Collagen: Benefits & Busted Myths

Collagen: Benefits  & Busted Myths

Collagen is the body's main structural protein, and supplementing with collagen has various health benefits. If you need a reminder of what is collagen and how it benefits your body, read this article which I wrote just before the collagen hype started.

Much new research on collagen supplementation for ligaments and tendons interested me as I suffered from ongoing tendon issues. The research also excited our Chief team as we saw the opportunity to make a clean, dairy-free and gluten-free protein snack with added benefits for joints (ligaments and tendons), bones and muscle fascia, as well as gut and skin health. So, we launched Australia's first collagen bar.

Over the past few years, collagen has become one of the hottest trends in the world of nutrition, supplements, and snacks, and lots of research has been conducted on collagen benefits for joints, muscle, bones, gut and skin.

Is collagen protein better than other types of protein?

As it happens, the hype came with naysayers calling collagen a fad because it’s an ‘incomplete protein’ and claiming that you can get the benefits from combining the primary amino acids contained in collagen: glycine, hydroxyproline and proline.

According to these ‘experts’, collagen gets broken down into single amino acids in the digestive tract. Therefore, they think it doesn’t matter if you consume specific collagen peptides from animal sources or single amino acids from any source, including plants.

To set the record straight, even food does not get broken into dust, no matter how good your digestion is. In the case of collagen peptides, about 10% of the bioactive collagen peptides remain intact during digestion, enter the bloodstream, and directly stimulate the target cells to produce new collagen.

The other peptides are effectively broken down into amino acids, which the body uses as building blocks for new connective tissue and other purposes. That means that essentially all the nutrients are used. If you want more detail, read this review from 2022 which summarises research on collagen, including how it gets digested and absorbed in the body.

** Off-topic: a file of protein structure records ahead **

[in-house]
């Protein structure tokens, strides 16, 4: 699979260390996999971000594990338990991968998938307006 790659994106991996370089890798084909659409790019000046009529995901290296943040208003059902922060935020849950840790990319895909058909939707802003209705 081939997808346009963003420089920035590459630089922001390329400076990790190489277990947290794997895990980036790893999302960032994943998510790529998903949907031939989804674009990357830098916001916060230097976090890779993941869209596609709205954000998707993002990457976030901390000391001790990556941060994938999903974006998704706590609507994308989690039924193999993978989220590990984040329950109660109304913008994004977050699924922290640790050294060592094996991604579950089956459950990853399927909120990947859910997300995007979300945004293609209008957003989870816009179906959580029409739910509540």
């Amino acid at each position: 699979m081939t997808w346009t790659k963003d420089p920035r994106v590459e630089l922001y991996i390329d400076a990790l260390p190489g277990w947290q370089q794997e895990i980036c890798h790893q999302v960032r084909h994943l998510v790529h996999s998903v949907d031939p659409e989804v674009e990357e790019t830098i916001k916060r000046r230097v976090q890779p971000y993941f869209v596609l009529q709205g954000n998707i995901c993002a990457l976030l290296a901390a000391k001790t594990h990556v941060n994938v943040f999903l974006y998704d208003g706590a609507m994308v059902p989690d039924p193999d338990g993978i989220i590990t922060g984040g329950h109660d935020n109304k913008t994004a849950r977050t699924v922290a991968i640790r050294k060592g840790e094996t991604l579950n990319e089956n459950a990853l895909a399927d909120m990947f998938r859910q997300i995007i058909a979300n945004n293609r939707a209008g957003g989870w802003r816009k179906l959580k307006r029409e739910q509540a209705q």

What does the latest research say?

To ensure our perspective on collagen is still correct and supported by the latest research, I read several systematic reviews dated 2020-2022. This is what I found:

A review of the effects of collagen peptide supplementation on body composition, collagen synthesis, and recovery from joint injury and exercise in 2021 reported beneficial effects of supplementation with bovine collagen in reducing joint pain, improving joint function, increasing the length of pain-free strenuous exertion, and reducing the need for alternative therapies, especially when combined with an exercise rehabilitation programme. Based on the studies in this review, supplementing with 5 g–15 g/day doses of collagen at least 1 h before exercise for over 3 months may aid in reducing functional joint pain and improving muscle recovery. The beneficial effects of collagen supplementation take effect after three months or longer, and compliance with the supplementation period is critical.

A systematic review of the effects of hydrolyzed collagen supplementation on skin aging in 2020 showed positive results compared with a placebo. Based on the results, supplementing with hydrolyzed collagen for 90 days effectively reduces skin aging, as it reduces wrinkles and improves skin elasticity and hydration. I found another two reviews on skin collagen and skin health, dated 2021 and 2022, that came to the same conclusion. The reviews emphasised the importance of consuming vitamin C together with the collagen supplement to stimulate collagen synthesis (which is why we include camu camu in our collagen bars as it's a very rich source of vitamin C).

Interestingly, one of the studies mentioned that after ingestion, collagen peptides can remain in the dermis of the skin for up to 14 days, safeguarding skin protection from sunlight and improving moisture retention while helping to repair endogenous elastin and collagen fibres.

So it seems collagen supplementation is worth trying. However, it’s not a miracle solution, and you need to address your diet and lifestyle to reap the benefits. My top tip is avoiding or minimising the main collagen slayers such as a diet high in sugar, regular alcohol consumption, excessive UV exposure, smoking and chronic stress, and to try our collagen bars so you can see for yourself what this is all about.

 


Veronika Larisova 
Chief Co-founder, Nutritionist, Exercise Physiologist



References:

The impact of collagen protein ingestion on musculoskeletal connective tissue remodeling: a narrative review, 2022 

The effects of collagen peptide supplementation on body composition, collagen synthesis, and recovery from joint injury and exercise: a systematic review 2021

Effects of hydrolyzed collagen supplementation on skin aging: a systematic review and meta-analysis 2020

Collagen supplementation for skin health: A mechanistic systematic review, 2021

Beneficial effects of food supplements based on hydrolyzed collagen for skin care (Review), 2020


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